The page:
In studies of the molecular basis of gastric cancer (GC), microsatellite instability (MSI) is one of the key factors. Somatic mutations found in GC are expected to contribute to MSI-high (H) tumorigenesis. We estimated somatic mutation distribution according to MSI status in 52 matched pair GC samples using the Ion Torrent Ion S5 XL with the AmpliSeq Cancer Hotspot panel.
Seventy-five (9.8%) somatic variants consisting of 34 hotspot mutations and 41 other likely pathogenic variants were identified in 34 GC samples. The TP53 mutations was most common (35%, 26/75), followed by EGFR (8%, 6/75), HNF1A (8%, 6/75), PIK3CA (8%, 6/75), and ERBB2 (5%, 4/75). To determine MSI status, 52 matched pair samples were estimated using 15 MSI markers. Thirty-nine MS stable (S), 5 MSI-low (L), and 8 MSI-H were classified. GCs with MSI-H tended to have more variants significantly compared with GCs with MS stable (MSS) and MSI-L (standardized J-T statistic = 3.161 for number of variants; P = .002). The mean number of all variants and hotspot mutations per tumor samples only in GCs with MSI-H were 3.9 (range, 1–6) and 1.1 (range, 0–3), respectively. Whereas, the mean number of all variants and hotspot mutations per tumor samples only in GCs with MSS/MSI-L were 1 (0–5)/0.8 (0–1) and 0.5 (0–3)/0.8 (0–1), respectively.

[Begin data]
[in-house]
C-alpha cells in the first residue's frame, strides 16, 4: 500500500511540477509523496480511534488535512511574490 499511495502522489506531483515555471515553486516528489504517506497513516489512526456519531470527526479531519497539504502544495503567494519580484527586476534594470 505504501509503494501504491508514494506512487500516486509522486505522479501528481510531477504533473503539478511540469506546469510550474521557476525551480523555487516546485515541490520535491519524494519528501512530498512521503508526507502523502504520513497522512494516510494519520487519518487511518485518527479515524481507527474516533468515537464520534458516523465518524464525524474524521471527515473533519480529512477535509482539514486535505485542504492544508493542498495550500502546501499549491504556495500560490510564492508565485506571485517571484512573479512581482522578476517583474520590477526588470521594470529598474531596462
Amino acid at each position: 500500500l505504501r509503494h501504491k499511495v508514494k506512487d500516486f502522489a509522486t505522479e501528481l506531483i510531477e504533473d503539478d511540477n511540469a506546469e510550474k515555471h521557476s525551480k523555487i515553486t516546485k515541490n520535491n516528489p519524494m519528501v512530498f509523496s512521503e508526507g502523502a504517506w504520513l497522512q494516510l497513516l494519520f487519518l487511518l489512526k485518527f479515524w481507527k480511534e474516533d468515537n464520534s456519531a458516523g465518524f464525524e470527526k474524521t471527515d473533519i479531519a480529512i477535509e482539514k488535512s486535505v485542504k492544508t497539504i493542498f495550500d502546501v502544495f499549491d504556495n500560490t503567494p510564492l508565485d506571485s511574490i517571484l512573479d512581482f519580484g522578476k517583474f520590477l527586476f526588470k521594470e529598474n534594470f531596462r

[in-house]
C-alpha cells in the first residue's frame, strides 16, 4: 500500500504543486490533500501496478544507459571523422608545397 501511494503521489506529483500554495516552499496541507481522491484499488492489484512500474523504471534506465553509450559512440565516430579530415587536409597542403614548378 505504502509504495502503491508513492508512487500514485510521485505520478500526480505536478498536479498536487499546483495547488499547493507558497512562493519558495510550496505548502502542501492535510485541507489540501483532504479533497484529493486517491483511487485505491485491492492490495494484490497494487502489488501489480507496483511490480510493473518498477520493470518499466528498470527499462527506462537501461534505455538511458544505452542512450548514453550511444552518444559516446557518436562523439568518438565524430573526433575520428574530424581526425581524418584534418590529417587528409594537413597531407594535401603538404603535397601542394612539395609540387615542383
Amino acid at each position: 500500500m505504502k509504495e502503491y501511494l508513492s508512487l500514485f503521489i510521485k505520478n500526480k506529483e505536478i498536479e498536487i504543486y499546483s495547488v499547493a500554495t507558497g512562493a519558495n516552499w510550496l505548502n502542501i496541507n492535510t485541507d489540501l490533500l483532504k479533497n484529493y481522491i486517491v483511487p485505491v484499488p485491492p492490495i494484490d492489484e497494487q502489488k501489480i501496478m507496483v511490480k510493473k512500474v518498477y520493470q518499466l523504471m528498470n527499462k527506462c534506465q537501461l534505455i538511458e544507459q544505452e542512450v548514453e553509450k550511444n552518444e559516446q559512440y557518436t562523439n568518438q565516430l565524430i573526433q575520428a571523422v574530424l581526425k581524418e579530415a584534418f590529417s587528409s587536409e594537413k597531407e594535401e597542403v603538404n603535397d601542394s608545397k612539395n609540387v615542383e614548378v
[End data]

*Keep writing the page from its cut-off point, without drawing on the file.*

In conclusion, GC with MSI-H harbored more mutations in genes that act as a tumor suppressor or oncogene compared to GC with MSS/MSI-L. This finding suggests that the accumulation of MSIs contributes to the genetic diversity and complexities of GC. In addition, targeted NGS approach allows for detection of common and also rare clinically actionable mutations and profiles of comutations in multiple patients simultaneously. Because GC shows distinctive patterns related to ethnics, further studies pertaining to different racial/ethnic groups or cancer types may reinforce our investigations.